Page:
I was interested to read Chris Clarke enthusing about iBird Explorer Plus, a field guide to North American birds for the iPhone, because it’s just about the first application I thought of when the phone was released. There doesn’t seem to be an equivalent piece of software for Europe yet, but hopefully it will come.

It also seems relevant to a discussion that has been rumbling on in various places (e.g. this post which I found via Daring Fireball) about pricing for iPhone applications, about whether all the crappy applications for a couple of dollars will crowd out better software and prevent people from paying a more serious price for them.

Well, I paid £17 (about $30 at the time) for this book, probably the best field guide ever written, and I would cheerfully pay the same again just to have exactly the same information available on my phone. I paid £35 for a 4 CD set of the bird songs and calls of Europe. And I bought an iPod Nano just so I could have those bird songs with me when I was birdwatching. For a really well-designed application for the iPhone that combined the information and illustrations from the Collins guide with added audio and photographic reference, I would pay £40 without thinking and would probably go higher.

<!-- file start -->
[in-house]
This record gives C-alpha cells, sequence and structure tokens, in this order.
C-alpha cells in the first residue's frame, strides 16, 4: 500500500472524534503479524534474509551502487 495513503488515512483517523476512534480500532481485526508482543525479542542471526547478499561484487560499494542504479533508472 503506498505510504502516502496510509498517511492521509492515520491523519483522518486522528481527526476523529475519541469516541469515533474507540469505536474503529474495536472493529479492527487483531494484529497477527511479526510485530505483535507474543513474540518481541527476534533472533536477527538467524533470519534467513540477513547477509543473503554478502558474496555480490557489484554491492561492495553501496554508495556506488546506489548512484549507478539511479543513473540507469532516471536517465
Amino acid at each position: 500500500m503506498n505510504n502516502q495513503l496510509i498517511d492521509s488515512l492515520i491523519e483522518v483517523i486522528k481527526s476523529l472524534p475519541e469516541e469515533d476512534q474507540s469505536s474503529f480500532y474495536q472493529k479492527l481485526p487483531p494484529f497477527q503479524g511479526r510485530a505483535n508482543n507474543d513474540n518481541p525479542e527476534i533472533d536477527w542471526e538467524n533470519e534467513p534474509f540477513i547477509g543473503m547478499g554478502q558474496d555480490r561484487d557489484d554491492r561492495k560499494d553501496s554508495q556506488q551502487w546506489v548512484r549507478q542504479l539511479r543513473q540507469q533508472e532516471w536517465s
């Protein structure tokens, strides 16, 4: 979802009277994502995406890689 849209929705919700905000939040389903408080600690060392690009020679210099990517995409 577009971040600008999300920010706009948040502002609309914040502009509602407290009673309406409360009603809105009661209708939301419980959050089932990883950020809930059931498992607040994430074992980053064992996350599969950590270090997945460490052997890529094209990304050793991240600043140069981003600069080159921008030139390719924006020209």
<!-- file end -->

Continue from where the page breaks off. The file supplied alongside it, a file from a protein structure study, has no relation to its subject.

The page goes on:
And that’s despite the fact that I don’t think the iPhone is ever going to make an ideal field guide: the advantages like portability and multimedia will never quite compensate for the small screen size. For proper birding I would want the book as well. But to have that information with me at all times, I’d certainly pay good money. And why stop there? I also own field guides to British wild flowers, butterflies, moths, trees, fungi, and insects. Since I don’t want to break my back, I don’t normally carry them around with me; I would love to have iPhone versions of them.

The thing is, I have difficulty thinking of pure functionality that you could add to the iPhone that I would spend a lot of money on. I’m not saying it doesn’t exist, just that I don’t have the imgination to think what it is. But I would certainly pay for content.

Another example: amazing though Google Maps is, for walking in the UK, it’s no substitute for the appropriate Ordnance Survey map with all the footpaths and pubs marked on it. And while it would be nice to think that OS could sell digital versions of their maps slightly cheaper than the paper ones, I would pay the full price, grumbling a little, if I could. I paid £6 for a buggy version of the London Mini A-Z, so I guess I couldn’t complain about paying the same for an OS map. For a package that gave me coverage for the whole of, say, Sussex, Kent and Surrey at multiple resolutions, £50 or £60 wouldn’t seem like an unreasonable price.

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  • The moneyball approach applied to basketball, and the specific example of an unflashy but highly effective player. Interesting though I don't know enough about basketball to judge; the same analysis for soccer would be fascinating. via Daring Fireball, I think.
    (del.icio.us tags: basketball statistics )